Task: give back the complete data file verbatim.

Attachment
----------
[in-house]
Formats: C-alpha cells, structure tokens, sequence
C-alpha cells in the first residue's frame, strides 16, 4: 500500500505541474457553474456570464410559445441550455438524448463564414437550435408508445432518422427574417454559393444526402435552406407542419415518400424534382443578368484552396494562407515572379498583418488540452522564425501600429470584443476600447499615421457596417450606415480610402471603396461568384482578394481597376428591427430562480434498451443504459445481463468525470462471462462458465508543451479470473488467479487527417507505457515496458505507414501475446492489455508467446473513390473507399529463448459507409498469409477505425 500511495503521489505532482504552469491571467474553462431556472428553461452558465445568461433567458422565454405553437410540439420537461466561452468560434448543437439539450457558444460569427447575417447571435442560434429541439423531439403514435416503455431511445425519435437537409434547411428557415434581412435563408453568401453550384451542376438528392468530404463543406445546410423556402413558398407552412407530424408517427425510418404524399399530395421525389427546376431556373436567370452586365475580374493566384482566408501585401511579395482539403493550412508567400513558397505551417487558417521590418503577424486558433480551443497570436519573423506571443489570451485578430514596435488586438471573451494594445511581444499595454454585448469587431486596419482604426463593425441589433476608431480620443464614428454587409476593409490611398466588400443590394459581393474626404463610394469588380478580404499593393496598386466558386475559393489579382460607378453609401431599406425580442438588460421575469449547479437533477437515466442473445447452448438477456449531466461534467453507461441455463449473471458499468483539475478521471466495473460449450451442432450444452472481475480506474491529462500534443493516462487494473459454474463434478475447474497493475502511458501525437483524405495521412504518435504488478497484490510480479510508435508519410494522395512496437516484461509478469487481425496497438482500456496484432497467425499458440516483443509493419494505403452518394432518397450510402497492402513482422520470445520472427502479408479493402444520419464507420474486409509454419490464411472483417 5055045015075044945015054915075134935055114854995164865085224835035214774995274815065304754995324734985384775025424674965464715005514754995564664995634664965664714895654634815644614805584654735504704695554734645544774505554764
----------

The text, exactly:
[in-house]
Formats: C-alpha cells, structure tokens, sequence
C-alpha cells in the first residue's frame, strides 16, 4: 500500500505541474457553474456570464410559445441550455438524448463564414437550435408508445432518422427574417454559393444526402435552406407542419415518400424534382443578368484552396494562407515572379498583418488540452522564425501600429470584443476600447499615421457596417450606415480610402471603396461568384482578394481597376428591427430562480434498451443504459445481463468525470462471462462458465508543451479470473488467479487527417507505457515496458505507414501475446492489455508467446473513390473507399529463448459507409498469409477505425 500511495503521489505532482504552469491571467474553462431556472428553461452558465445568461433567458422565454405553437410540439420537461466561452468560434448543437439539450457558444460569427447575417447571435442560434429541439423531439403514435416503455431511445425519435437537409434547411428557415434581412435563408453568401453550384451542376438528392468530404463543406445546410423556402413558398407552412407530424408517427425510418404524399399530395421525389427546376431556373436567370452586365475580374493566384482566408501585401511579395482539403493550412508567400513558397505551417487558417521590418503577424486558433480551443497570436519573423506571443489570451485578430514596435488586438471573451494594445511581444499595454454585448469587431486596419482604426463593425441589433476608431480620443464614428454587409476593409490611398466588400443590394459581393474626404463610394469588380478580404499593393496598386466558386475559393489579382460607378453609401431599406425580442438588460421575469449547479437533477437515466442473445447452448438477456449531466461534467453507461441455463449473471458499468483539475478521471466495473460449450451442432450444452472481475480506474491529462500534443493516462487494473459454474463434478475447474497493475502511458501525437483524405495521412504518435504488478497484490510480479510508435508519410494522395512496437516484461509478469487481425496497438482500456496484432497467425499458440516483443509493419494505403452518394432518397450510402497492402513482422520470445520472427502479408479493402444520419464507420474486409509454419490464411472483417 5055045015075044945015054915075134935055114854995164865085224835035214774995274815065304754995324734985384775025424674965464715005514754995564664995634664965664714895654634815644614805584654735504704695554734645544774505554764